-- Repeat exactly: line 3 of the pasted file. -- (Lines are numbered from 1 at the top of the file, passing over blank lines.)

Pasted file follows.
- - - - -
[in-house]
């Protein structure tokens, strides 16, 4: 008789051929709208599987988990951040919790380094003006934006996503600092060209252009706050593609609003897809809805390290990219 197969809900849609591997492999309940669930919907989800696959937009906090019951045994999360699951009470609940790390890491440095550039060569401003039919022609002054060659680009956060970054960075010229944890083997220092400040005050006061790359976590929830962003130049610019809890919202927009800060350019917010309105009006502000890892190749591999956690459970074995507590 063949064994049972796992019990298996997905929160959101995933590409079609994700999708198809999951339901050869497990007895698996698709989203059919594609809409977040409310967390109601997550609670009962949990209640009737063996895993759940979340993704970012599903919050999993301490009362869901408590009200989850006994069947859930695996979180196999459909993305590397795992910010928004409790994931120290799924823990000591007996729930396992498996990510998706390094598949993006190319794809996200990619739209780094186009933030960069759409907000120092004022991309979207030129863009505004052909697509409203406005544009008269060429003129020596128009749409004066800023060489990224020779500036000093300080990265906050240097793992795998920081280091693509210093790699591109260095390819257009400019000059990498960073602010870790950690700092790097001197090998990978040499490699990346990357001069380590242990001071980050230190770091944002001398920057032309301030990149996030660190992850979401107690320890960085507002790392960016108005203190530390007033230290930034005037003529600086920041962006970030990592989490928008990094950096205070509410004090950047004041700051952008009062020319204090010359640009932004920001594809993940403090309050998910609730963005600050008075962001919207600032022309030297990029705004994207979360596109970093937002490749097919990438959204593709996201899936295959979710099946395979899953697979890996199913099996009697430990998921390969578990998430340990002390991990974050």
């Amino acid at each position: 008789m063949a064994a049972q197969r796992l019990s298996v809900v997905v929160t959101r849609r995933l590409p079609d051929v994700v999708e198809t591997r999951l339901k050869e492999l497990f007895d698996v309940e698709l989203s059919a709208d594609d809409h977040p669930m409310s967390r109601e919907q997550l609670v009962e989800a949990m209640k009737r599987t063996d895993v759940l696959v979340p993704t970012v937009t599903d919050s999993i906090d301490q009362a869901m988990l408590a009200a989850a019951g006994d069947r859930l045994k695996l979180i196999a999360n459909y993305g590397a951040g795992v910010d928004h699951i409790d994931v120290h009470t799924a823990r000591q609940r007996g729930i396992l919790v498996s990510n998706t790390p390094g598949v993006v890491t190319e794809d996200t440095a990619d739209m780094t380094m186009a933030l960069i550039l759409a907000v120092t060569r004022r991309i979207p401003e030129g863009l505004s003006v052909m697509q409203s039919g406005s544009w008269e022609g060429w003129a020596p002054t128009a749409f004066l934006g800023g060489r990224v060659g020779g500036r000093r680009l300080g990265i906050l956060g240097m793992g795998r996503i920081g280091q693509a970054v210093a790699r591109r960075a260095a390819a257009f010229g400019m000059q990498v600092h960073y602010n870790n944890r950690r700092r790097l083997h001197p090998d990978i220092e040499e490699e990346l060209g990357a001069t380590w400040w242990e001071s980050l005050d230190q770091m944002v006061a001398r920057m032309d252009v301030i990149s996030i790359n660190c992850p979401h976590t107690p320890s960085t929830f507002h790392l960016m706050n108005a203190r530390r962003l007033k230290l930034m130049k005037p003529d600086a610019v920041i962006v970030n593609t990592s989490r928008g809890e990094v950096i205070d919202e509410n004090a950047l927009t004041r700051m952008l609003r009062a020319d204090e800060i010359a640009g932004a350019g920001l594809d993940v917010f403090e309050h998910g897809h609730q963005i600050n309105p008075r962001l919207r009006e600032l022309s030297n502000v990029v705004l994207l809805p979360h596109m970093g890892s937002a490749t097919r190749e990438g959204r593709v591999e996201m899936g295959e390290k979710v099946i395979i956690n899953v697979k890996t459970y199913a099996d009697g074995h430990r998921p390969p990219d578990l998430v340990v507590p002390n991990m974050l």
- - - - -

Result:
């Amino acid at each position: 008789m063949a064994a049972q197969r796992l019990s298996v809900v997905v929160t959101r849609r995933l590409p079609d051929v994700v999708e198809t591997r999951l339901k050869e492999l497990f007895d698996v309940e698709l989203s059919a709208d594609d809409h977040p669930m409310s967390r109601e919907q997550l609670v009962e989800a949990m209640k009737r599987t063996d895993v759940l696959v979340p993704t970012v937009t599903d919050s999993i906090d301490q009362a869901m988990l408590a009200a989850a019951g006994d069947r859930l045994k695996l979180i196999a999360n459909y993305g590397a951040g795992v910010d928004h699951i409790d994931v120290h009470t799924a823990r000591q609940r007996g729930i396992l919790v498996s990510n998706t790390p390094g598949v993006v890491t190319e794809d996200t440095a990619d739209m780094t380094m186009a933030l960069i550039l759409a907000v120092t060569r004022r991309i979207p401003e030129g863009l505004s003006v052909m697509q409203s039919g406005s544009w008269e022609g060429w003129a020596p002054t128009a749409f004066l934006g800023g060489r990224v060659g020779g500036r000093r680009l300080g990265i906050l956060g240097m793992g795998r996503i920081g280091q693509a970054v210093a790699r591109r960075a260095a390819a257009f010229g400019m000059q990498v600092h960073y602010n870790n944890r950690r700092r790097l083997h001197p090998d990978i220092e040499e490699e990346l060209g990357a001069t380590w400040w242990e001071s980050l005050d230190q770091m944002v006061a001398r920057m032309d252009v301030i990149s996030i790359n660190c992850p979401h976590t107690p320890s960085t929830f507002h790392l960016m706050n108005a203190r530390r962003l007033k230290l930034m130049k005037p003529d600086a610019v920041i962006v970030n593609t990592s989490r928008g809890e990094v950096i205070d919202e509410n004090a950047l927009t004041r700051m952008l609003r009062a020319d204090e800060i010359a640009g932004a350019g920001l594809d993940v917010f403090e309050h998910g897809h609730q963005i600050n309105p008075r962001l919207r009006e600032l022309s030297n502000v990029v705004l994207l809805p979360h596109m970093g890892s937002a490749t097919r190749e990438g959204r593709v591999e996201m899936g295959e390290k979710v099946i395979i956690n899953v697979k890996t459970y199913a099996d009697g074995h430990r998921p390969p990219d578990l998430v340990v507590p002390n991990m974050l």